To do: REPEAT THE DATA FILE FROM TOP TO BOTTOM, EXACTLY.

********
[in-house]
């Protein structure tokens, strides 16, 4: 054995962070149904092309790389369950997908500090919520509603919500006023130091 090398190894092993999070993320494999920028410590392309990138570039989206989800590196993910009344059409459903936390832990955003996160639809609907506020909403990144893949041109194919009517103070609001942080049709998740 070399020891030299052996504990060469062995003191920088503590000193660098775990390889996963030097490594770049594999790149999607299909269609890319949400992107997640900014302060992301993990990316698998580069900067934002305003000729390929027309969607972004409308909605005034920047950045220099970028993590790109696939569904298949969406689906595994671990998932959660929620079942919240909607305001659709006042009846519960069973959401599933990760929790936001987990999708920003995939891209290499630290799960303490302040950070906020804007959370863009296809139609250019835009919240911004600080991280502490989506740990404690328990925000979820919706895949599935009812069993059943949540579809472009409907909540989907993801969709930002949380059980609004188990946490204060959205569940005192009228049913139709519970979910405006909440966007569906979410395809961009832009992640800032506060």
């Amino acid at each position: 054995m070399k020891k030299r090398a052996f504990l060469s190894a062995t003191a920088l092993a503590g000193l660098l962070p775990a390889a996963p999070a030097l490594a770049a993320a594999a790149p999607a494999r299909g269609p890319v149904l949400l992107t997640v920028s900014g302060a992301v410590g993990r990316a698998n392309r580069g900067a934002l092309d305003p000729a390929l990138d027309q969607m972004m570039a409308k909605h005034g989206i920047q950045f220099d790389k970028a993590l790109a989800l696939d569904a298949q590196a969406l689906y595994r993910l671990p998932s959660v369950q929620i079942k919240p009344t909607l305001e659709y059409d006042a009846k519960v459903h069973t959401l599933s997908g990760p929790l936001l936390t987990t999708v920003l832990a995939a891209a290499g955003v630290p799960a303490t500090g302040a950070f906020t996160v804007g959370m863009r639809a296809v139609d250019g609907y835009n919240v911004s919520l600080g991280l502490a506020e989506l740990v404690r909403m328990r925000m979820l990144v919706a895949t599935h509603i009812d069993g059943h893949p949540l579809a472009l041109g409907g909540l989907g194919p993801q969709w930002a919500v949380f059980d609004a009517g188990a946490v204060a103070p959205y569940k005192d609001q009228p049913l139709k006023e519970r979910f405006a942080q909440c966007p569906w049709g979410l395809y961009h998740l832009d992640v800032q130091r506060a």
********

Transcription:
[in-house]
């Protein structure tokens, strides 16, 4: 054995962070149904092309790389369950997908500090919520509603919500006023130091 090398190894092993999070993320494999920028410590392309990138570039989206989800590196993910009344059409459903936390832990955003996160639809609907506020909403990144893949041109194919009517103070609001942080049709998740 070399020891030299052996504990060469062995003191920088503590000193660098775990390889996963030097490594770049594999790149999607299909269609890319949400992107997640900014302060992301993990990316698998580069900067934002305003000729390929027309969607972004409308909605005034920047950045220099970028993590790109696939569904298949969406689906595994671990998932959660929620079942919240909607305001659709006042009846519960069973959401599933990760929790936001987990999708920003995939891209290499630290799960303490302040950070906020804007959370863009296809139609250019835009919240911004600080991280502490989506740990404690328990925000979820919706895949599935009812069993059943949540579809472009409907909540989907993801969709930002949380059980609004188990946490204060959205569940005192009228049913139709519970979910405006909440966007569906979410395809961009832009992640800032506060």
């Amino acid at each position: 054995m070399k020891k030299r090398a052996f504990l060469s190894a062995t003191a920088l092993a503590g000193l660098l962070p775990a390889a996963p999070a030097l490594a770049a993320a594999a790149p999607a494999r299909g269609p890319v149904l949400l992107t997640v920028s900014g302060a992301v410590g993990r990316a698998n392309r580069g900067a934002l092309d305003p000729a390929l990138d027309q969607m972004m570039a409308k909605h005034g989206i920047q950045f220099d790389k970028a993590l790109a989800l696939d569904a298949q590196a969406l689906y595994r993910l671990p998932s959660v369950q929620i079942k919240p009344t909607l305001e659709y059409d006042a009846k519960v459903h069973t959401l599933s997908g990760p929790l936001l936390t987990t999708v920003l832990a995939a891209a290499g955003v630290p799960a303490t500090g302040a950070f906020t996160v804007g959370m863009r639809a296809v139609d250019g609907y835009n919240v911004s919520l600080g991280l502490a506020e989506l740990v404690r909403m328990r925000m979820l990144v919706a895949t599935h509603i009812d069993g059943h893949p949540l579809a472009l041109g409907g909540l989907g194919p993801q969709w930002a919500v949380f059980d609004a009517g188990a946490v204060a103070p959205y569940k005192d609001q009228p049913l139709k006023e519970r979910f405006a942080q909440c966007p569906w049709g979410l395809y961009h998740l832009d992640v800032q130091r506060a």